Andrea Mall received her undergraduate degree in Classical art and archaeology and Latin from Franklin and Marshall College in Lancaster, Pennsylvania, and her master’s degree in Art History from the University of Texas at Austin with a focus in ancient art. In 2002, she participated in an Etruscan excavation at Poggio Colla in Tuscany, Italy. She moved to Toledo in 2006 to work with Dr. Sandra Knudsen on the exhibition In Stabiano featuring frescoes from villas located on the Bay of Naples. She has since taken a permanent position at the Toledo Museum of Art as the Assistant Registrar for domestic loans and exhibition. She recently made her publishing debut by contributing entries to the Toledo Museum of Art’s Masterworks publication.

via Andrea Mall | “Extreme Makeover: Decor in the Ancient Houses of Pompeii” | February 12, 2010 | Toledo Museum of Art.

CFP: Scholia 20 (2011)

Seen on various lists (please send any responses to the folks mentioned in the quoted text, not to rogueclassicism!):

SCHOLIA
http://www.otago.ac.nz/classics/scholia
Studies in Classical Antiquity
ISSN 1018-9017

Information about SCHOLIA and its contents is available at
http://www.otago.ac.nz/classics/scholia.

After a period of three years of not accepting submissions in order
to clear a large backlog, SCHOLIA began list year to accept articles
for publication in volume 19 (2010). SCHOLIA is now accepting
articles for publication in volume 20 (2011). Potential contributors
should read the ‘Notes for Contributors’ located at the SCHOLIA
web site and at the back of the journal and follow the suggested
guidelines for the submission of manuscripts. Electronic submissions
are preferred and should be sent directly to the editor at
william.dominik AT otago.ac.nz.

SCHOLIA features critical and pedagogical articles on a diverse
range of subjects dealing with classical antiquity, including late
antique, medieval, Renaissance and early modern studies related
to the classical tradition. It also includes review articles, reviews
and other sections dealing with classics.

SCHOLIA and SCHOLIA REVIEWS (volumes 1–18) have
published 954 contributions by 360 scholars and academics at
179 universities and other institutions in 32 countries. SCHOLIA has
been distributed to institutions and scholars in 43 countries.

SCHOLIA is archived in ProQuest and Informit, indexed and
abstracted in L’Année Philologique, indexed in Gnomon and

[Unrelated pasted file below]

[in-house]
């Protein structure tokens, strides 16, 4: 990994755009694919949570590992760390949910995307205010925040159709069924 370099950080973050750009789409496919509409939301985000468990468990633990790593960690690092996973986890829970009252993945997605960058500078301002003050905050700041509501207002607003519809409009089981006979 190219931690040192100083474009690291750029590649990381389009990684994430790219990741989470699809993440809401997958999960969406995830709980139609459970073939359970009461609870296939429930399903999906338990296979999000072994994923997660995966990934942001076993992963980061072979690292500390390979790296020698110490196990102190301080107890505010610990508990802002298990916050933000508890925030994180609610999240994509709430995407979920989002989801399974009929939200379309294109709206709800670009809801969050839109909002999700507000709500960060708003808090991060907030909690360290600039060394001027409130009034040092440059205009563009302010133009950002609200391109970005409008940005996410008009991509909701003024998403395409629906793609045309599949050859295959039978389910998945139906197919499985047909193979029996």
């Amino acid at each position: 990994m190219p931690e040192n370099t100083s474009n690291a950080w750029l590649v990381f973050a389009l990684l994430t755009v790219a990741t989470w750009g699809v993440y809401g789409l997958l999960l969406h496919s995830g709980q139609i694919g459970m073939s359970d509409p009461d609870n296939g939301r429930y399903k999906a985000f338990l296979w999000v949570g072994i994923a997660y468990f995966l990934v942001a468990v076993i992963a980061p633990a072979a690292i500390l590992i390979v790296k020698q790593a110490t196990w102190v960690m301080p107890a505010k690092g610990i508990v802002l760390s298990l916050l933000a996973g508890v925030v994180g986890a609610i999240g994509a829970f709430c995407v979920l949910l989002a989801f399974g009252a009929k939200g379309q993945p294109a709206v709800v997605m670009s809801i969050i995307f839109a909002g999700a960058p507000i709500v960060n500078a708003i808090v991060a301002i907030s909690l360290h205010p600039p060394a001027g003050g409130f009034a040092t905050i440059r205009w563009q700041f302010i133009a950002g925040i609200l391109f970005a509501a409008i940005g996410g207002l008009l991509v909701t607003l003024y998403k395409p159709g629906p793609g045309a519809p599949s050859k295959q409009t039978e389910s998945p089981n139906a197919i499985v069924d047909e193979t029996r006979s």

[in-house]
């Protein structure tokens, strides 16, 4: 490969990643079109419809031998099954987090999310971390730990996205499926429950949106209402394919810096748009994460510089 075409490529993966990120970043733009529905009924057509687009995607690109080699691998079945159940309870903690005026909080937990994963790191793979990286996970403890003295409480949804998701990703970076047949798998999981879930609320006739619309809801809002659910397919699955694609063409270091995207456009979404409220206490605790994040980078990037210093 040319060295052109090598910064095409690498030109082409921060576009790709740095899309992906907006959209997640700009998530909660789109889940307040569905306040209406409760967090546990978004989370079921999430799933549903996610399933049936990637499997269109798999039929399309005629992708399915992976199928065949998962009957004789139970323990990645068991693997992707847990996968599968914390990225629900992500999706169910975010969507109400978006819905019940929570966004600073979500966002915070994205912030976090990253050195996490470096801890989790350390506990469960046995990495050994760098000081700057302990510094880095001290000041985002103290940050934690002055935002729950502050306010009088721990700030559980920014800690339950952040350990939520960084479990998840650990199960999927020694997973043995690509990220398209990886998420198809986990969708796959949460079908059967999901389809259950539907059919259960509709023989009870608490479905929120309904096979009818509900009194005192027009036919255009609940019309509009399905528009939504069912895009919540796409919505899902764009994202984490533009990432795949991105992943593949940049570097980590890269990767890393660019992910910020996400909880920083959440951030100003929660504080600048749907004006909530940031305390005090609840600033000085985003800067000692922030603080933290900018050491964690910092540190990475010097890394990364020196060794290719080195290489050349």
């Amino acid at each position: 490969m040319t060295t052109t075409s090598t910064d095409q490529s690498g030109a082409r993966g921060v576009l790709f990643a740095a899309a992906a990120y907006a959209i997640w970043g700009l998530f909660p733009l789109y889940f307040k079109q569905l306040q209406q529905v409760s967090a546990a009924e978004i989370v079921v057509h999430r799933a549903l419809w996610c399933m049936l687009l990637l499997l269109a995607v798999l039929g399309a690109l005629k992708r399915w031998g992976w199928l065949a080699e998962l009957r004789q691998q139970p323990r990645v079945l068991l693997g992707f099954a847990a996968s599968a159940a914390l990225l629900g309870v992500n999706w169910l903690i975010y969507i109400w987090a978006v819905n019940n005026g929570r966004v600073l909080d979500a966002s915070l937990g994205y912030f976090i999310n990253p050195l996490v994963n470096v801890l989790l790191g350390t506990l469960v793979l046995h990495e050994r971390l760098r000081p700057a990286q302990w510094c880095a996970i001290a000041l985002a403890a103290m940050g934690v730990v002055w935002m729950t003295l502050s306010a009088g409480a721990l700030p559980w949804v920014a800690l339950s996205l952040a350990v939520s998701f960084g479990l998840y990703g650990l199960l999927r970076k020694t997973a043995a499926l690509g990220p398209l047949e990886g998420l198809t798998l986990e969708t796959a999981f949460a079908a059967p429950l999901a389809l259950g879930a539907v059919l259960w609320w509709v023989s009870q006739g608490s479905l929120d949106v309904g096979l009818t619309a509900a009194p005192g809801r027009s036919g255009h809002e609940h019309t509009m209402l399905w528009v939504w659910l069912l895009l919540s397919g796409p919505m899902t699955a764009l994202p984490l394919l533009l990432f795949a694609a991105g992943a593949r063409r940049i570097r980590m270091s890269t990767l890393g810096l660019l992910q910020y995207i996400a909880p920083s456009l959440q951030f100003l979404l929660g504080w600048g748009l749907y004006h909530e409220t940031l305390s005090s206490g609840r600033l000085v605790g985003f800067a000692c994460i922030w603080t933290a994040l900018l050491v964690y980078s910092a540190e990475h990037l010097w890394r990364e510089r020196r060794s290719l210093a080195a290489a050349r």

TOCS-IN, and listed in Ulrich’s International Periodicals
Directory. SCHOLIA REVIEWS, an electronic journal that
features the pre-publication versions of reviews that appear in
SCHOLIA, is available at http://www.classics.ukzn.ac.za/reviews.

Sinclair Bell on Chariot Fans

Winner of a Roman chariot race
Image via Wikipedia

Here’s another one from the Toledo Museum of Art … here’s the official description of an interesting talk on the fanaticism of fans ar Roman chariot races:

Dr. Sinclair Bell, Professor in the Department of Art History at Northern Illinois University, DeKalb, IL, presented his program “Fans and Fame in the Roman Circus”.

In the first century CE, the funeral for Felix, a charioteer of the Red team, made headlines in Rome’s daily gazette when one of his fans immolated himself on his favorite’s funeral pyre. While an extreme example, fan behavior in ancient Rome is not unknown. Yet where charioteers assumed a highly visible presence in Roman society and have been much studied, the fans whom they inspired remain largely overlooked and poorly understood. This talk drew upon a wide range of literary, artistic, and archaeological evidence in reconstructing and reclaiming the interactive experience of the sport’s various followers.

Sinclair Bell is a specialist in the archaeology of ancient Italy and the history of ancient art. He has excavated in Italy and Tunisia, and worked as a curatorial assistant at museums in Germany and Greece. He studied Classical Art & Archaeology at the universities of Oxford, Edinburgh, and Cologne, receiving his Ph.D. in 2004. Currently an Assistant Professor of Art History at Northern Illinois University, he has taught previously in the School of Art & Art History at the University of Iowa and in the Department of Classics at the University of Winnipeg. Dr. Bell’s research is broadly concerned with Etruscan and Roman material culture and art, especially its social history, Renaissance reception, and contemporary theorization. He has published numerous articles, book chapters, and reviews on these and related topics. In addition, he has co-edited five books, including Role Models in the Roman World: Identity and Assimilation (Ann Arbor 2008) and New Perspectives on Etruria and Early Rome (Madison 2009). He is currently completing a monograph about the role of circus spectacles in Roman imperial culture.